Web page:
Samoa Tourism Stakeholders Participate in Sustainable Tourism Workshop
As part of the Samoa Tourism Authority’s (STA) continuous commitment to the sustainable development and protection of the natural wonders that draw visitors, a three day workshop for STA staff and tourism stakeholders was held at the Secretariat of the Pacific Regional Environment Programme (SPREP) headquarters last week.
Facilitated by SPREP with input from the Ministry of Natural Resources and Environment (MNRE) and the Ministry of Works, Transport and Infrastructure (MWTI), the objectives of the workshop was to help improve the knowledge and awareness of key stakeholders, members and staff in the importance of sustainable development, the use of sustainable planning tools as well as the roles and functions of the STA in line with the PUMA Act 2004.
In his presentation on Wednesday 2 March, STA Research and Statistics Manager, Kitiona Pogi said that despite the significant negative impacts of COVID-19 on tourism in the Pacific, the crisis has provided an opportunity to rethink tourism for the future.
"We often mention and talk about the term Sustainable tourism, but what does it really mean?” asked Mr Pogi “ It’s about developing and monitoring tourism development and activities in a responsible manner so as not to harm our environment and to ensure long term viability and preservation for our future generations."
"So how can tourism become more sustainable? Tourism can become more sustainable in the Pacific through improvements around Policies and Regulations to guide tourism development as it is crucial that policies are in place to guide development in the early planning phases of development. Proper environmental planning and all environmental conditions must be taken into account by developers."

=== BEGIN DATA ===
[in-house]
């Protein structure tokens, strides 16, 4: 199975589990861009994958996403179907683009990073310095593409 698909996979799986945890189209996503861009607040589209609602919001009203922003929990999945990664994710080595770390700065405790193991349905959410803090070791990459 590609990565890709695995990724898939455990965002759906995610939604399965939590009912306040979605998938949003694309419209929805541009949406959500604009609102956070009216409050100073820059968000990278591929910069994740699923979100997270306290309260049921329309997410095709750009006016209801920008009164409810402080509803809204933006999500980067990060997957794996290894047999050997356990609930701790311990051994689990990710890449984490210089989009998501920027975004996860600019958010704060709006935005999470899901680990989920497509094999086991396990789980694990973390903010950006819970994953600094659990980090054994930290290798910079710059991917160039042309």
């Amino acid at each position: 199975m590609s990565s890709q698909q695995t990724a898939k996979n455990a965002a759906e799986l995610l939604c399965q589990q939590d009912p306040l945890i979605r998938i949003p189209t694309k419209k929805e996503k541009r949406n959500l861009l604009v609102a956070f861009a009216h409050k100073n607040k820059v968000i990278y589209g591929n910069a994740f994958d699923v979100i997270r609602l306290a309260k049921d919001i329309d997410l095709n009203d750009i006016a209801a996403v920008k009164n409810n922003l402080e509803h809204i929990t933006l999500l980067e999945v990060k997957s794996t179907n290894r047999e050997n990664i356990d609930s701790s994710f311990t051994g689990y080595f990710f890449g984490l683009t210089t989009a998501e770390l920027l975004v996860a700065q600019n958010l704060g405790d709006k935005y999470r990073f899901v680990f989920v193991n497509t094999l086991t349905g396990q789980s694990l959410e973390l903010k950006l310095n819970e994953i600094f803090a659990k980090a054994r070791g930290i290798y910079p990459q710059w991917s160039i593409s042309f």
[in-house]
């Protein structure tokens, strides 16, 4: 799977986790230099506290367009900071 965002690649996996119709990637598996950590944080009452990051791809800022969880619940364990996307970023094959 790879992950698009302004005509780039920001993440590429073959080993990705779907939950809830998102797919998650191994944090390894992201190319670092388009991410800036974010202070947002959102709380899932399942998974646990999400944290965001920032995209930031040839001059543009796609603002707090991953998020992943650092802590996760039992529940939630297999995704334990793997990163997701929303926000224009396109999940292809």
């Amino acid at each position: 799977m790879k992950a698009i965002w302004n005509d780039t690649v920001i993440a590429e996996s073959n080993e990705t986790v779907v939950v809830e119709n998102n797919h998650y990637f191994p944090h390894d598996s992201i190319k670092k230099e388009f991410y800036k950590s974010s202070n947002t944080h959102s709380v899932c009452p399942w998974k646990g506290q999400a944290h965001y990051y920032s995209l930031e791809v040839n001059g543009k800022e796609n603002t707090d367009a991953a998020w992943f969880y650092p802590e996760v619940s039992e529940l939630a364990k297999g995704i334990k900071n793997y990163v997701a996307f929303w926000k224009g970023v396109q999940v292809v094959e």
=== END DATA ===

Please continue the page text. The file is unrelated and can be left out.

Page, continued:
Mr Pogi pointed out that tools such as the EIA Guidelines for Coastal tourism in Pacific Island Countries developed by SPREP and the South Pacific Tourism Organisation (SPTO) is a great starting point.
"It was identified that an integrated regional sustainable policy led by SPTO was needed in order to assist the region in becoming more sustainable," he said. "Following on from that, SPTO led the development of the Policy Framework and just last year the ‘Pacific Sustainable Tourism Policy Framework’ was endorsed by SPTO’s Council of Tourism Ministers in October.”
“The framework sets the foundation for the tourism sector to recover sustainably post COVID-19 and provides the road map for advancing the important priorities identified by Member Countries. Following the launch of this Framework, Samoa through the Honorable Minister signed the Statement of Commitment to the implementation of Sustainable Tourism in the Pacific by 2030.”
He said that in addition to the regional framework, in October 2021, the SPTO in partnership with the Travel Foundation and the US Embassy developed and launched a toolkit for small, medium and micro tourism enterprises in the Pacific to aid their recovery efforts from the impacts of the COVID-19 pandemic.
SPTO CEO Chris Cocker in his presentation identified examples of sustainable tourism efforts from across the region and praised Samoa for taking a step towards sustainable tourism development.
Reviewing the Pacific's vision in the Pacific Tourism Policy framework for the next ten years, Mr. Cocker said that by 2030 the Pacific islands will be empowered and benefitting from tourism that is resilient, prosperous and inclusive.
He added “This will also include the well-being of communities and restores our cultures, islands and ocean ecosystems, and our key assets in the Indo-Pacific which are the environment, ocean, culture, and people. This training is a true demonstration of commitment to tourism that is to accelerate climate action, protect our eco-systems and support resilience."